These days, the idea of gathering the family together in the same place at the same time may seem impossible, but it can be done. Having a meal together as a family may not look like Sunday dinners of a generation ago. However, the goal can still be the same. Family mealtime provides an opportunity to spend time with family members and talk. Eating together can help families feel closer and provide better nutrition — two ingredients for happy, healthy families.
Family members today often have varied schedules which can make it challenging to eat dinner together.
Have you ever felt that the communication in your family consists of “hello,” “goodbye”, and notes left to one another? This happens a great deal in families today with busy work and activity schedules. Family mealtime can provide an opportunity for all family members to be together and share what is happening. Use family mealtime as a chance to have pleasant conversations. Save those tough conversations for another time. Have a rule that if disagreements start during a family meal, the family members will set aside another time to deal with the issue.
Every family develops patterns of how they operate as a group. These patterns are passed down from generation to generation. They are based on our culture and what we value. Knowing about our heritage helps us understand our family. Our cultural and ethnic background contributes to the uniqueness of our family. Mealtime can provide a setting to teach your children about their heritage.
Parents are the first teachers. Children learn a great deal from their parents about social manners, how to communicate, and healthy eating habits. Family mealtime can be an opportunity for parents to model appropriate table manners, healthy food choices and listening skills. Children get the opportunity to practise these skills, which will be important throughout their lives.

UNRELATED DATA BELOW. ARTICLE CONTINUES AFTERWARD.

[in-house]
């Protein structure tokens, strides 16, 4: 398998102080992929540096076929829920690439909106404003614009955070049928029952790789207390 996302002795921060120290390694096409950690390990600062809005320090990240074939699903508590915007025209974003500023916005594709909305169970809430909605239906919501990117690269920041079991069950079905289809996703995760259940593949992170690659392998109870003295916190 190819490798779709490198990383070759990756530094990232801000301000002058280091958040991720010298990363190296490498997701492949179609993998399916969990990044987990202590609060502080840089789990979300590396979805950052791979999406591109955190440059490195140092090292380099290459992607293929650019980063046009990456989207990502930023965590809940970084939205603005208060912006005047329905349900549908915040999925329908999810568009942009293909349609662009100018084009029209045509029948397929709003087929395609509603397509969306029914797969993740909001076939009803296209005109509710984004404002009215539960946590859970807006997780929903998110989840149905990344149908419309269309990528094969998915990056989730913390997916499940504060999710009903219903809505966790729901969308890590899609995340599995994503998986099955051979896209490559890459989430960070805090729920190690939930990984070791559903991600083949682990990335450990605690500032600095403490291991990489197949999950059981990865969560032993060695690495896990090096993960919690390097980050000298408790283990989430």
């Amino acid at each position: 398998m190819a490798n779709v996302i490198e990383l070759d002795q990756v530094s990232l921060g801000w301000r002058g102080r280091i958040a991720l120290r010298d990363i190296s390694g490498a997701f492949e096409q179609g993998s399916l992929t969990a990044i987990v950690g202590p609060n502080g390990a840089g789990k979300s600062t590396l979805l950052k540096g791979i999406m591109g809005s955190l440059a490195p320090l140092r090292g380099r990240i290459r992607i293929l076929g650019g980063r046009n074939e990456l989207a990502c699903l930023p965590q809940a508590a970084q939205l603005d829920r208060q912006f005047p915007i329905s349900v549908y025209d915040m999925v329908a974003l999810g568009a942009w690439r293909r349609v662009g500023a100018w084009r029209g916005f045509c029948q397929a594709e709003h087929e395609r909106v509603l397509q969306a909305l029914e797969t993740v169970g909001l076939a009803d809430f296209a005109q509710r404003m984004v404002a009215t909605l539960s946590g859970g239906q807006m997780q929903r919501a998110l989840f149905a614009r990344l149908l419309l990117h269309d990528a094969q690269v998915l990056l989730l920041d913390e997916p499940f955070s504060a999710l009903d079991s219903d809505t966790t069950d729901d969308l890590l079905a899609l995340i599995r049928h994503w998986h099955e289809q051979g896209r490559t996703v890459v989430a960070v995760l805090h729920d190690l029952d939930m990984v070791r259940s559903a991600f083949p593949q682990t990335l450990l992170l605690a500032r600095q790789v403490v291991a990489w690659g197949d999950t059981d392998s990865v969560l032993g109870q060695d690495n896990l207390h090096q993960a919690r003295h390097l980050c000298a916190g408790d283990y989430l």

If schedules do not coincide for an evening meal, maybe the family would enjoy gathering for dessert or a bedtime snack. Compare schedules, and then pick a night at a specific time. Make it clear you expect everyone to keep his or her schedule clear for at least an hour that night. Turn off the TV. (May not be possible as “serial killers” rule the roost from 7 p.m. to 10 p.m.)
Although the dinner hour once represented a calm oasis from the day’s storm, experts say today it’s often anything but relaxing. With blaring TVs, ringing cell phones and e-mail alerts chiming in the background, in some homes, the dinner hour is every bit as stressful as the rest of the day.
Families that eat together more often probably also communicate more often. Family mealtimes are a way to increase the time you spend talking and it is the best time to de-stress.